It also attracted the honey bees which were being constantly photographed on our stand.

The question of the show was about Alkanet and Borage as many seemed confused as to which was which .

To make it quite clear. Alkanet, like its first cousin Comfrey, is a herbaceous perennial reappearing each year in the same place.  It is not edible,  the roots produce a red dye which was traditional used to colour rouge.  Borage, on the other hand, is an annual herb which will happily self seed itself all round your garden.  The leaves and flowers are edible and medicinal. The flowers are synonymous with the drink  Pimm’s.

As we close on this years Chelsea we are already in full preparation for 2013, the 100th Chelsea Flower Show, which will, I am sure, be as spectacular as this year has been.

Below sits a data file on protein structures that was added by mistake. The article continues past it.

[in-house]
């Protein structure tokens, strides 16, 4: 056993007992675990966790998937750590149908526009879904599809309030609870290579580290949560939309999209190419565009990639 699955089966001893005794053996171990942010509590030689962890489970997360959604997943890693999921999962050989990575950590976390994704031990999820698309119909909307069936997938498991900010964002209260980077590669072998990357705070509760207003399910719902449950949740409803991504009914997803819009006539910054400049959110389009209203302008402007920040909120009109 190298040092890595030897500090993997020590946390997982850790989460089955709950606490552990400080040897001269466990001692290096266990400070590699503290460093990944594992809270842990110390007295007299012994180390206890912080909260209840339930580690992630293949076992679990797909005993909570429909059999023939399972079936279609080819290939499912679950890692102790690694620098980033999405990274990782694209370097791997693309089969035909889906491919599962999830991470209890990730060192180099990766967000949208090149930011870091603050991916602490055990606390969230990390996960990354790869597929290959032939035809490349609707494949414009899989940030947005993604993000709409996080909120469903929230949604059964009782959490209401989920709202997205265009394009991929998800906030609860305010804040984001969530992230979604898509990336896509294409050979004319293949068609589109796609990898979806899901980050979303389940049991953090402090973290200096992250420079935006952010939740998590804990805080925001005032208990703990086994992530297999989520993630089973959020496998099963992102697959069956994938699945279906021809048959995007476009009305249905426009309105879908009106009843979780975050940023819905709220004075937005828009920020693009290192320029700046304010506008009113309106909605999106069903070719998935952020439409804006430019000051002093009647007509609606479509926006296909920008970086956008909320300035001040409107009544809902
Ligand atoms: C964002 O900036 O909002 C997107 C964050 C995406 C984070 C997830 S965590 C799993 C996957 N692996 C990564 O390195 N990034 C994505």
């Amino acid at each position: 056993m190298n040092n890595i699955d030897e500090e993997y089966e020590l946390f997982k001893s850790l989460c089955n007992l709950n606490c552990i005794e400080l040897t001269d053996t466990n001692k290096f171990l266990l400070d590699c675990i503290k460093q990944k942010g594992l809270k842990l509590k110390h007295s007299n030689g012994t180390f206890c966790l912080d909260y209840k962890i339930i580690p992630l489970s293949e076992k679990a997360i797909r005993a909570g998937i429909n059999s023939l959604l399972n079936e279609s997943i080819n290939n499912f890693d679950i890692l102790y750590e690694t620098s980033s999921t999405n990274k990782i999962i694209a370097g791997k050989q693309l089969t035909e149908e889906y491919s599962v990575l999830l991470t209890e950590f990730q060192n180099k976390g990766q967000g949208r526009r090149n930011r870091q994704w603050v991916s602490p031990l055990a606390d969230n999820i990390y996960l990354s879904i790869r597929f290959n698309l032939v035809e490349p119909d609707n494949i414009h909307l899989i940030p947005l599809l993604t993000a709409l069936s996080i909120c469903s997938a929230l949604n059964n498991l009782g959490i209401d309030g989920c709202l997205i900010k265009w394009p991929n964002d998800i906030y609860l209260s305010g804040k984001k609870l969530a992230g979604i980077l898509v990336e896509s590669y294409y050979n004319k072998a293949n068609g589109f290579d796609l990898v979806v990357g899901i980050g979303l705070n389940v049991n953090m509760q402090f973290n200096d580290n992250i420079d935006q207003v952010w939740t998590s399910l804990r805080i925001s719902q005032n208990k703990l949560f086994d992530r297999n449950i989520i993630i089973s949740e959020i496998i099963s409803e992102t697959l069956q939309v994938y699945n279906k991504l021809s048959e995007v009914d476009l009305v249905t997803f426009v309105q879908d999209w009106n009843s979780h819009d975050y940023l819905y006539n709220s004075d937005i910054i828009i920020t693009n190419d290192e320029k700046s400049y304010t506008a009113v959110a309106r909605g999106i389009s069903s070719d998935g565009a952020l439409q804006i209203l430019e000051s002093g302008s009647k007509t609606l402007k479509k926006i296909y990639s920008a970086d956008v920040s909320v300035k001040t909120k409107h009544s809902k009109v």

Thymus ‘Jekka’

30 organic rosemary varieties and a great big plant sale

It’s harvest time in the herb garden. August and September are months of abundance, with plentiful supplies to use fresh from the garden. It’s also the ideal time to prepare herbs for the winter months, not only to give a continuous supply of leaf, but also to give hardy perennials their very best chance of surviving the vagaries of winter.

Chocolate Peppermint

 Jekka has been busy sorting and cutting back our 30 different mint species (including Chocolate Peppermint with its ‘After Eight’ flavour, and variegated Pineapple mint, delicious and pretty in a fruit salad) to give a final winter crop. Mint cuttings can be put to excellent use in a fresh mint sauce, pea and mint soup, a jug of Pimms or a refreshing cup of mint tea.

Rosemary Sudbury Blue